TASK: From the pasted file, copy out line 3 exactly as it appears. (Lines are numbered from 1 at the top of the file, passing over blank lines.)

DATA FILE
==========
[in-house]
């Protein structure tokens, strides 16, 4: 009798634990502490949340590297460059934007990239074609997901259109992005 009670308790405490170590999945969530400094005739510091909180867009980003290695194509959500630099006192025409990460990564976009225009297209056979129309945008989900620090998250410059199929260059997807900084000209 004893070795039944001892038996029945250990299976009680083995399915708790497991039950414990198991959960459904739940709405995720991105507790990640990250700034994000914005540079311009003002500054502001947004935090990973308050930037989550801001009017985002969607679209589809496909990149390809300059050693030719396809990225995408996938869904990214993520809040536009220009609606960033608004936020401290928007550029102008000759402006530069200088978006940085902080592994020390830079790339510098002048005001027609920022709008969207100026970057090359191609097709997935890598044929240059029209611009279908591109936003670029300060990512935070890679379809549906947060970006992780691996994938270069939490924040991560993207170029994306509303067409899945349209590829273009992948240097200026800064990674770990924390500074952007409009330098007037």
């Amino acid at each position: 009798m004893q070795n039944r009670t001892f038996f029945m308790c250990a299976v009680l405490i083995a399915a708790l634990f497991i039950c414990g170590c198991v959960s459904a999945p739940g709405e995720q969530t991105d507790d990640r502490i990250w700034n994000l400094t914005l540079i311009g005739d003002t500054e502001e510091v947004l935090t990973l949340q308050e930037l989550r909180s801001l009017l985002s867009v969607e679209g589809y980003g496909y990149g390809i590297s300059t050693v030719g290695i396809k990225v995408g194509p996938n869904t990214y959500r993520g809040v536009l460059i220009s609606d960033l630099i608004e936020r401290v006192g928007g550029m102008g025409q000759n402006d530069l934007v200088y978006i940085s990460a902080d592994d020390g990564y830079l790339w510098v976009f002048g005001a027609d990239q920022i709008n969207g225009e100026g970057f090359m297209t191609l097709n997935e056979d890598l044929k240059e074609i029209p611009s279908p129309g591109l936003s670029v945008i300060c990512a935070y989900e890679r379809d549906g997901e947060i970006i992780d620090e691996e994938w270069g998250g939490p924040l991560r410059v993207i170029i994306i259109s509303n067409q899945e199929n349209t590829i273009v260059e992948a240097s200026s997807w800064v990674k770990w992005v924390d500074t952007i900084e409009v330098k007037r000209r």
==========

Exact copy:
């Amino acid at each position: 009798m004893q070795n039944r009670t001892f038996f029945m308790c250990a299976v009680l405490i083995a399915a708790l634990f497991i039950c414990g170590c198991v959960s459904a999945p739940g709405e995720q969530t991105d507790d990640r502490i990250w700034n994000l400094t914005l540079i311009g005739d003002t500054e502001e510091v947004l935090t990973l949340q308050e930037l989550r909180s801001l009017l985002s867009v969607e679209g589809y980003g496909y990149g390809i590297s300059t050693v030719g290695i396809k990225v995408g194509p996938n869904t990214y959500r993520g809040v536009l460059i220009s609606d960033l630099i608004e936020r401290v006192g928007g550029m102008g025409q000759n402006d530069l934007v200088y978006i940085s990460a902080d592994d020390g990564y830079l790339w510098v976009f002048g005001a027609d990239q920022i709008n969207g225009e100026g970057f090359m297209t191609l097709n997935e056979d890598l044929k240059e074609i029209p611009s279908p129309g591109l936003s670029v945008i300060c990512a935070y989900e890679r379809d549906g997901e947060i970006i992780d620090e691996e994938w270069g998250g939490p924040l991560r410059v993207i170029i994306i259109s509303n067409q899945e199929n349209t590829i273009v260059e992948a240097s200026s997807w800064v990674k770990w992005v924390d500074t952007i900084e409009v330098k007037r000209r």